Queues to get into the Olympic Park and Olympic Stadium were pretty much non-existent, and we had a great view from our seats. We could only get the mid-price tickets (£35) but we had no complaints with the seats - we had a cracking view of the Athletics.

Dad lucked out as he's over 60 which meant that his ticket was only £5. Considering that you get a Zone 1 - 9 travelcard with each ticket - which costs £20.20 - it's sort of like he got paid to go there, if you think about it!

On your marks, get set... go!

Great Britain won one gold medal that evening: David Weir's 5000m T54 win. The atmosphere and noise in the Stadium when he won was absolutely electrifying and somewhat deafening - I've never experienced anything like it before. David has three golds now; here's hoping that he can make it four!

Team GB also picked up two silver medals that evening and we got to see the Discus F42 medal presentation by Kate Middleton - the final had taken place in a previous Athletics session and it was her only medal presentation ceremony of the Paralympics, so far. Gold for the Discus F42 happily went to British Paralympian Aled Davies.

It was wonderful to be asked to stand for the National Anthem and hear "God Save The Queen" sung loud and proud on home turf. As David Weir's win was the last win of the evening, we didn't see his medal ceremony - that takes place at the next Athletics session.

It was quite unsportsmanlike that some people left the Olympic Stadium after Oscar Pistorius didn't win the T44 200m, as expected - Alan Oliveira got the gold, whilst Pistorius claimed silver. Alan is pictured below left, celebrating his much-deserved win.

The centre picture above shows the super cute Mini cars that take back the thrown javelins and other field equipment - I want one of these! The right-hand side photo is the Long Jump final - we saw that final,  as well as the Discus and Javelin finals, plus all the track events were finals, apart from one 400m heat.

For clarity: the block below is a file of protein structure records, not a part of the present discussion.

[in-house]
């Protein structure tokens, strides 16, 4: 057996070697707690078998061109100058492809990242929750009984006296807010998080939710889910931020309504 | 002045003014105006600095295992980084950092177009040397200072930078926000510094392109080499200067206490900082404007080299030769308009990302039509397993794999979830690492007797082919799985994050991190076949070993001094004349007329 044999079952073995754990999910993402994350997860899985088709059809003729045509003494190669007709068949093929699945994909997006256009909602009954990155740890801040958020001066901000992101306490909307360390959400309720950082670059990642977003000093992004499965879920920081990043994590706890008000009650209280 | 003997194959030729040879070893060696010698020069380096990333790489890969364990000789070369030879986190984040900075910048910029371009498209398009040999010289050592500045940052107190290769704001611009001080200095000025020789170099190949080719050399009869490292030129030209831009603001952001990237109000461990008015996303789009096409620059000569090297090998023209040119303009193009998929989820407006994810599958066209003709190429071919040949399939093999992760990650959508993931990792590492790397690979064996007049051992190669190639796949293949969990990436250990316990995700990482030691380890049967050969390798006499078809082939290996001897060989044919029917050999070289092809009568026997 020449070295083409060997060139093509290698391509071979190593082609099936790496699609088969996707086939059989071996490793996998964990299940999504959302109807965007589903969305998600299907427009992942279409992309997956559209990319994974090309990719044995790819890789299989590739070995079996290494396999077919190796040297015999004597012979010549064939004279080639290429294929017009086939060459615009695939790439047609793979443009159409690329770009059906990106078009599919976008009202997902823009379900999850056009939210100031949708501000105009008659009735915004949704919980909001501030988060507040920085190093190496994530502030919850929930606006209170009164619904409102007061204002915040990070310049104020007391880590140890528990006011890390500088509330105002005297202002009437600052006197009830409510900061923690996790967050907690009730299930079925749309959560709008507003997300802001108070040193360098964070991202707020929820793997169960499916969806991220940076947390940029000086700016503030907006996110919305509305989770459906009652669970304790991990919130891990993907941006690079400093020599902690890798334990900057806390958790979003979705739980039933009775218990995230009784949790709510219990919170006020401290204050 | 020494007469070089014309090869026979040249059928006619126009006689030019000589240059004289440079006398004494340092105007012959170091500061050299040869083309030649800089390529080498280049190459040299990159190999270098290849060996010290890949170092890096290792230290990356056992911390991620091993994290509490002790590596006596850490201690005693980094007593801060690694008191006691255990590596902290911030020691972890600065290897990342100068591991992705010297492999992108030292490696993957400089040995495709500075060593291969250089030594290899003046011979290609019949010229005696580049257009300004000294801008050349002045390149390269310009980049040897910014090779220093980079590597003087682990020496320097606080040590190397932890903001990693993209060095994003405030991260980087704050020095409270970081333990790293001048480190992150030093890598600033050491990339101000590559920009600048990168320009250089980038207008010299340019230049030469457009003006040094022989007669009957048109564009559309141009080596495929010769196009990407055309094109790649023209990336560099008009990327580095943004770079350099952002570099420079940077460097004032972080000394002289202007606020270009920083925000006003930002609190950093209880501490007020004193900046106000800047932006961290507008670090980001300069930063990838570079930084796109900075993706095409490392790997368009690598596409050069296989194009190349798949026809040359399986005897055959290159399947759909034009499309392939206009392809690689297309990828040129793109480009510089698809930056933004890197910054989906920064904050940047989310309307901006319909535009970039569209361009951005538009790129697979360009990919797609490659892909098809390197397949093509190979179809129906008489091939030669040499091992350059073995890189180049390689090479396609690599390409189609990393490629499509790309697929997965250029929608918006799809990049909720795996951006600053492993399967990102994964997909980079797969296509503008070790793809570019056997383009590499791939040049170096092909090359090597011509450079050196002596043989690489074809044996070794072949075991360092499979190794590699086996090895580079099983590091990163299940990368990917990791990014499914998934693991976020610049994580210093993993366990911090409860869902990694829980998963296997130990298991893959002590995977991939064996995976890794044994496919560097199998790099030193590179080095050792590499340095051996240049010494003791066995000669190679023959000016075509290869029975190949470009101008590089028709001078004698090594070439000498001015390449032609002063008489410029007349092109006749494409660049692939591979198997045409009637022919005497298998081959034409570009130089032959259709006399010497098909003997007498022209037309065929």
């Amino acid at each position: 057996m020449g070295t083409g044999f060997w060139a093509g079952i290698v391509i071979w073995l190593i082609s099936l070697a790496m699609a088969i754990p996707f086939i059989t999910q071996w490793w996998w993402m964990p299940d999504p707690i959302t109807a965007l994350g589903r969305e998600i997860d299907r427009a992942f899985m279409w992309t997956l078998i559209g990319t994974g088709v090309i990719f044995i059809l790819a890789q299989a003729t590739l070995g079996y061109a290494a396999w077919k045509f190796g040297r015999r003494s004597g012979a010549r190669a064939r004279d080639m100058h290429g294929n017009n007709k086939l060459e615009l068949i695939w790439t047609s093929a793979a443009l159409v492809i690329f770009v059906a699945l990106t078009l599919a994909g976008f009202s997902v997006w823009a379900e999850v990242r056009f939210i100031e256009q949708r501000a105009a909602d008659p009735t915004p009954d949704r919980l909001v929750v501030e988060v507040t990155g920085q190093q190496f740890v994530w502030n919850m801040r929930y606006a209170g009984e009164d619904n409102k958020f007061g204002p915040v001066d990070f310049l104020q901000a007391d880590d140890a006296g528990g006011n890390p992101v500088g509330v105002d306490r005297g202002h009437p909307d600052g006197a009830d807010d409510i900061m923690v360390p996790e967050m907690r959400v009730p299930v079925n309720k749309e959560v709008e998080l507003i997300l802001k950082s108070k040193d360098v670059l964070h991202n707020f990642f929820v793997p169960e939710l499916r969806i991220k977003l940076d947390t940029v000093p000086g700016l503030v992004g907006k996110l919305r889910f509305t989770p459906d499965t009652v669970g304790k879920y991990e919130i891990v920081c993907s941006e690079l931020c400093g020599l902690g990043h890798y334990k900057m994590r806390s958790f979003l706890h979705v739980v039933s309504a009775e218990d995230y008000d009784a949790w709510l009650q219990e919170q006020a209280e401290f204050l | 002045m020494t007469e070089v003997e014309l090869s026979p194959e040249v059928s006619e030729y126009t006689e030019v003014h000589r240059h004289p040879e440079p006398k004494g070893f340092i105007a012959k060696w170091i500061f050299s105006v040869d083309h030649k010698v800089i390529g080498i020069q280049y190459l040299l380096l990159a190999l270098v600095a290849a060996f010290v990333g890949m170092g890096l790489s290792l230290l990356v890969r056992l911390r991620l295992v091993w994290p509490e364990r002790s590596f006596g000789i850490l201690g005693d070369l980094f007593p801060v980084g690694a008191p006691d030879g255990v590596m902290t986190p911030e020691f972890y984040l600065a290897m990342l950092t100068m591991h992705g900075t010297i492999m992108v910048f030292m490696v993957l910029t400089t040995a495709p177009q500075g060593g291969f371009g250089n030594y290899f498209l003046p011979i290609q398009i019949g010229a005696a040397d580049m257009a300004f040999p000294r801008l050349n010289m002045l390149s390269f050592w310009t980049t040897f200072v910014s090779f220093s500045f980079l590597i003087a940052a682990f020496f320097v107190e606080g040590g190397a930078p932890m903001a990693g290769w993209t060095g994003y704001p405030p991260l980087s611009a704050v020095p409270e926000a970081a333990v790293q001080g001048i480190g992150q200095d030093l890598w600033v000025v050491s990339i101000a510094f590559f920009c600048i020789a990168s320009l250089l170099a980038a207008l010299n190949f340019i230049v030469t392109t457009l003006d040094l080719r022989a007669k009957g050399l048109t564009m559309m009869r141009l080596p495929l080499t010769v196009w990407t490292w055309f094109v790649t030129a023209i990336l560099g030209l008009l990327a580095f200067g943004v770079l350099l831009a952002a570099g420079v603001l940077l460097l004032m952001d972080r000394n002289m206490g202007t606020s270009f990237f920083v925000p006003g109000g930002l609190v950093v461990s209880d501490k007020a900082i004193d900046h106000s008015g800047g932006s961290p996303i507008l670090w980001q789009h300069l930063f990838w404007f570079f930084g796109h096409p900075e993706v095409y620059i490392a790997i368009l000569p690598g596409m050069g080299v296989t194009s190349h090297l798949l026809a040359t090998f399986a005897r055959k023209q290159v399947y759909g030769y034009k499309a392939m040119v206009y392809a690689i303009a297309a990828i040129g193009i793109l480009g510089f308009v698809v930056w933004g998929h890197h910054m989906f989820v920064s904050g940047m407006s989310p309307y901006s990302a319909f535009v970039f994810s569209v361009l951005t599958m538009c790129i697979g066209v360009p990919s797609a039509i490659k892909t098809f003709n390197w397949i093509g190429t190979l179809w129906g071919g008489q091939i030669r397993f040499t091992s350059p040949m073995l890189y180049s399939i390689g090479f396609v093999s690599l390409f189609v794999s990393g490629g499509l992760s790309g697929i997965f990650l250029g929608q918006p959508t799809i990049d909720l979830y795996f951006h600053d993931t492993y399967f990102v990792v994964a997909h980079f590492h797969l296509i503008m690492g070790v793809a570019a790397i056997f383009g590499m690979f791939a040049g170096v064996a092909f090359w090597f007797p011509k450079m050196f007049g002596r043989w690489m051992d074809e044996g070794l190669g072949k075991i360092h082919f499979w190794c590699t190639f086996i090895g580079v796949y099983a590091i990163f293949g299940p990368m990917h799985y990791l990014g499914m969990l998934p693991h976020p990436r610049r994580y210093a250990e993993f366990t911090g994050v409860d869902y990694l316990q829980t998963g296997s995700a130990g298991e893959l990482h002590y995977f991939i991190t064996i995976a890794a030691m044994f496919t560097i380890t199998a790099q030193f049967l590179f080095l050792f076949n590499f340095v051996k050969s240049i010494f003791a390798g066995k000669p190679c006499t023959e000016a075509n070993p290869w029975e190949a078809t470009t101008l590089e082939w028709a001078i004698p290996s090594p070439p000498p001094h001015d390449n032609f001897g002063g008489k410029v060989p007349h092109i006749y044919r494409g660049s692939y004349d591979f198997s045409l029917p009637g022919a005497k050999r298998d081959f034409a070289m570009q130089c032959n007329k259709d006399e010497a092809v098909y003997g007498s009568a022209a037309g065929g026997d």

We had an incredible time at the Athletics and I'm so glad that I got to go. Team GB is currently second in the medal standings so here's hoping that we stay there!

Have you been to any of the Paralympic events? x

Playing tourist in London

My Dad visited at the weekend which meant playing tourist in London! I won't tell you about the visit to the Imperial War Museum on Friday afternoon as I've mentioned there before but I will tell you about Le Sacre Coeur where we went for dinner on Friday night. We ate there on my birthday but I never mentioned it and it was as delightful as always. If you want reasonably priced French food with generous portions and you're in the Islington area, drop in! I had their French onion soup to start, followed by a delicious grilled scallops and monkfish main which was a special of the day. 

On Saturday morning it was time for more food so we went for brunch at Wahaca to try out their new breakfast offering at their Charlotte Street restaurant. This is the second Wahaca opening I've been fortunate enough to get to try out for free - the other was their Southbank Experiment - and they didn't disappoint.